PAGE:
As state biologists in Maryland and Virginia wrap up their annual winter dredge survey, crabbers face the opening of blue crab season on April 1 with cautious optimism.
HOOPERS ISLANE, Md. As state biologists in Maryland and Virginia wrap up their annual winter dredge survey, crabbers face the opening of blue crab season on April 1 with cautious optimism.
The state biologists predict their annual survey of 1,500 sites on the bay will show the blue crab population stabilizing. Crabbers tend to agree. Although the blue crab population is nowhere near what it was decades ago, some crabbers grudgingly admit they are seeing the effects of the regulations and limitations put into place in recent years.
"It's not like it's been in its heyday, because of the pollution and all that, but I think it's on its upbeat. I hope so," fourth-generation waterman Roger Morris told The Washington Post. Morris, who crabs in Virginia and Maryland, was hired by the Department of Natural Resources to use his boat in the winter dredge survey.
"The restrictions we're under now have helped a bit now. I'm a waterman, and I never thought I'd say that," he said.
Those regulations, put in place after the population hit a low point six years ago, require crabbers to work for no more than eight hours a day and take one day off a week. The limits on the size of crabs that can be caught and where they can be caught have been tightened.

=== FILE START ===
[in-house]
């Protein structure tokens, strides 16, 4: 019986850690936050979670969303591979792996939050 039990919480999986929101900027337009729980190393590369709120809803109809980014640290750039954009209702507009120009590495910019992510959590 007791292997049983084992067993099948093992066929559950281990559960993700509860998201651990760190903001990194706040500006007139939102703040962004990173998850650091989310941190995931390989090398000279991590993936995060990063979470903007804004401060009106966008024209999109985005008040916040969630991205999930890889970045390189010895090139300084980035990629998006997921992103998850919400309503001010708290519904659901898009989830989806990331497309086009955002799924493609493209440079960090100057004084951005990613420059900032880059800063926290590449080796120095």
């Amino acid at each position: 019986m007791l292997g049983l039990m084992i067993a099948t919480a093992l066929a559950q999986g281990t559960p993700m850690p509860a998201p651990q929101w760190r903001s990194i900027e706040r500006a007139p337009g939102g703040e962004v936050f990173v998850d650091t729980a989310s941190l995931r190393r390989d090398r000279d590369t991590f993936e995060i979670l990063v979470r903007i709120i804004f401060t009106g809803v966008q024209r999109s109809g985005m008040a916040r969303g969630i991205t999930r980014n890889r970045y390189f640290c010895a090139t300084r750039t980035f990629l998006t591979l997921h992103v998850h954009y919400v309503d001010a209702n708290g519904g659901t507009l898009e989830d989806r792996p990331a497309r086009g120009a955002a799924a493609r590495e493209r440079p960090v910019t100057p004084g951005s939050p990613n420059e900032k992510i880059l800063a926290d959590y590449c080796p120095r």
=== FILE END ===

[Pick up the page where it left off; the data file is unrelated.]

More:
Those rules, combined with favorable weather, lead officials to predict steadily improving harvests.
"We're going to have another good influx of crabs," said Lynn Fegley, director of the blue crab program at the Maryland Department of Natural Resources. "Last year, we had the largest influx of juvenile crabs that we've seen since 1997. ... We still have that elevated influx of young crabs."
The mild winter will help, experts say. So should the state regulations that limit watermen's access to crabs. Last fall, there were so many crabs at the height of the season that some watermen had difficulty finding buyers. The surplus depressed prices.
"The biggest controlling factor on the crab population is Mother Nature," said Jack Brooks, president of the J.M. Clayton seafood company, a crab-picking plant in Cambridge on Maryland's Eastern Shore. "We've not had a whole lot of snowstorms or icing of the bay or rivers, and really it's been actually dry. With the combination of all those things, it sets up really, really nice for a good crab season."
Still, others predict the good old days may be gone for ever. Last year saw an estimated 487 million crabs in the bay, a far cry from the roughly 751 million of a decade ago. On Hoopers Island alone, several crab-picking houses have closed. Most of the 6,000 licensed crabbers in Maryland have taken up jobs driving trucks or fishing for scallops in the Atlantic to make ends meet. Only about 1,500 are earning a living from crabbing.
"It's what they used to call a crying time," said crabber Joe Hayden, 42, of the start of the season. "That's what this job is . . . a crying time."
Source: Associated Press